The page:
The film feels honest. The screen is full of vivid images — bobbing refuse juxtaposed against women dancing and laughing, lingering sunsets and bright colors. But Eastman avoids stereotypes and refuses to romanticize the poverty. The women we meet are not prostitutes and drug addicts, and we don’t see guns and crime in the palafitas. These things may exist there, but we know the Hollywood version of this story. Instead, “Bay of All Saints” gives us something quieter and more human — these are proud, hard-working women who have, like all of us, made good choices and bad ones and are trying to get by. The film offers breathing room, in which to realize what the screen can’t contain — the tiny, repetitive sufferings, such as smells, the (despite best efforts) filth, the scabbed bug-bites and maternal anxiety. But this isn’t just a film about the patient, “noble” poor. While there’s no happy ending, there’s more depth and hope here than that. These women are determined, and they’re actively struggling for change. In capturing that, “Bay of All Saints” distinguishes itself from poverty porn documentaries. 8 p.m. Sat., Riverdale. Annie Eastman in attendance.

Tags: , , , , ,


Speaking of...


Subscribe to this thread:

Add a comment

More by Cheree Franco

Readers also liked…

  • Installing an end to hate: V.L. Cox

    Artist V.L. Cox is preparing an installation, "End Hate," that addresses the cynical and abominable bills coming out of the state Legislature to protect discrimination against the LGBT community.
    • Feb 20, 2015
  • Todd Rundgren is coming to Little Rock

    Whatever you thought you were doing on the night on April 19, drop it: Todd Rundgren has added a Little Rock stop to his "Global Tour 2015," and is playing at the Rev Room. Didn't know Rundgren was still making music? Never liked his music in the first place? Doesn't matter — this is too important to be left up to issues of musical taste.
    • Feb 2, 2015
  • Your new flags of Little Rock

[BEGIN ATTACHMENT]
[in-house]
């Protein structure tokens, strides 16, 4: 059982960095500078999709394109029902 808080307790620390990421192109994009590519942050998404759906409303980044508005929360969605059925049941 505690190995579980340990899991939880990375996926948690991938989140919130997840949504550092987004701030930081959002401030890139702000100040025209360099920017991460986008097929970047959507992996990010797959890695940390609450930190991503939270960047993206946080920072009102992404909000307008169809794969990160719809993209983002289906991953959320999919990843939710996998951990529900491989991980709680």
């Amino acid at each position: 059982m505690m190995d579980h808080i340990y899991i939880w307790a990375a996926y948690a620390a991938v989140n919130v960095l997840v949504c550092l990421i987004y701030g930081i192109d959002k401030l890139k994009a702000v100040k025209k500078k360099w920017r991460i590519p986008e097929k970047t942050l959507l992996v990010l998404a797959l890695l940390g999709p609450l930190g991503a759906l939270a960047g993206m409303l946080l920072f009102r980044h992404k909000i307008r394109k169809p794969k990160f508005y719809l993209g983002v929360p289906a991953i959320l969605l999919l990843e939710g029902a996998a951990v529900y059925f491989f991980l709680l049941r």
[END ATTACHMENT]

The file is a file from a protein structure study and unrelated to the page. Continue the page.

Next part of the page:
BRASHER: Hello Arkansans, this is the first piece from us, Brasher and Rowe and we are some dudes who work in downtown Little Rock and we eat lunch and just talk about all the exciting things around here.
    • Sep 18, 2015

Most Shared

  • George H.W. Bush will vote for Hillary. Or will he?

    Politico reports that Kathleen Harrington Kennedy Townsend says former Republican President George H.W. Bush is voting for Hillary Clinton for president. The article quotes a Bush spokesman as declining to confirm or deny.
  • Who's harming women?

    Attorney General Leslie Rutledge is an Arkansas Republican. Thus, like the governor and the Republican-majority legislature, she intends to do everything she can to deny women comprehensive medical care, particularly abortion.
  • New normal

    No two presidential candidates since polling began have run up negatives as massive as those of Donald Trump and Hillary Clinton, who yet won their parties' nominations easily. "What gives?" may be the biggest political mystery in history.
  • Additional rape charges filed against Conway doctor

    Special Prosecutor Jason Barrett has added 11 more victims to two others alleging rape by Dr. Robert Rook of Conway.
  • Big Dam Bridge 100 brings big damn complaint about celebrity rider Hincapie

    The Big Dam Bridge 100 is this weekend and one dedicated biker isn't happy about a celebrity rider, admitted doper George Hincapie.

Most Recent Comments

  • Re: Artists, Drawl your guns

    • Quick & Easy Fruit Cake online delivery in this websites.

    • on September 24, 2016
  • Re: Artists, Drawl your guns

    • Fresh and delicious cakes are widespread in the online websites.

    • on September 24, 2016
  • Re: Artists, Drawl your guns

    • The toshift Packers and Movers provides important of movers for all types of moving alternatives…

    • on September 22, 2016



© 2016 Arkansas Times | 201 East Markham, Suite 200, Little Rock, AR 72201
Powered by Foundation